Smith: So it’s a hard job being a CNA, being a nurse in a nursing home. It’s tireless. It’s thankless. It’s understaffed and it’s underpaid. So like Rob said, you catch more flies with honey than vinegar. Don’t go in there after you haven’t – for the first time all year – just because it’s Thanksgiving and start making outrageous demands or yelling at people. Get a feel of what’s going on and who the players are. You can solve a lot of problems by getting to know the staff, like, “Hey, listen, Mom doesn’t – I don’t like Mom wearing this shirt on this day,” for whatever reason, “I want her to wear the nicer shirt for the holidays.” Okay, no problem. You just have to talk to somebody.
Schenk: That’s right. And the number two thing to do would be to really put some eyeballs on your loved one, the resident. Observe what they look like, what the room looks like and their behavior. So observing what they look like, if your loved one is bed bound or is in a wheelchair for most of the day, if possible, if there’s a changing while you’re present, take a look at the skin because…
Smith: Insist on seeing the skin while you’re there.
Schenk: Right, because a lot of times, well not a lot of times, but people don’t know what they don’t know, so we don’t have X-ray vision, but if someone is bed bound and they’re not turned or repositioned or they’re in a wheelchair and that’s where they spend most of their time, there’s the possibility that a pressure ulcer could develop, but we have clients that never know that because you can’t see them if they’re sitting on them.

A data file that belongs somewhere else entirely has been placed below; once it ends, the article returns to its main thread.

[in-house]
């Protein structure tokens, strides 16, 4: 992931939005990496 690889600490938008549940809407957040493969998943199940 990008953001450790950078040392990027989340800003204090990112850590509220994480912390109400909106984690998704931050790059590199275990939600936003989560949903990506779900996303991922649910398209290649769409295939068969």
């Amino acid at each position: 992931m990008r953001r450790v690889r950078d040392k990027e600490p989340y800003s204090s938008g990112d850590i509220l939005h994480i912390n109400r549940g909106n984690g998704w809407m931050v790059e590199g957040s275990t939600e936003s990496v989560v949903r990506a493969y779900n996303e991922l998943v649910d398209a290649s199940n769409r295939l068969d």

Smith: And they’re required to notify interested family members when there’s a change of condition. CFR-483.10 lists when they’re supposed to do that. That doesn’t mean that they do it. There’s not like a really bad – there’s not really good enforcement of that either. So don’t expect, “Well if there was something wrong, they would have told me.” No, maybe they just didn’t because at the end of the day, they’re probably not going to get fined for that, or if they do, they’re going to be able to appeal it. So you just have to – when you get there, be friendly to everybody, meet and greet everybody, shake hands, be that diplomat and then check out your loved one. “Hey Mom, let’s go in the room and talk for a while.” Check them out. Physically check them out from head to toe. Touch their legs. Touch their ankles. Touch their hands. Look into their hair. It seems like something that you know you would do if you had a child and I’m not equating the elderly with children except to say if they’re your loved one and they have diminished capacity to care for themselves, then in many ways, it’s incumbent upon you to take that lead and to check them out.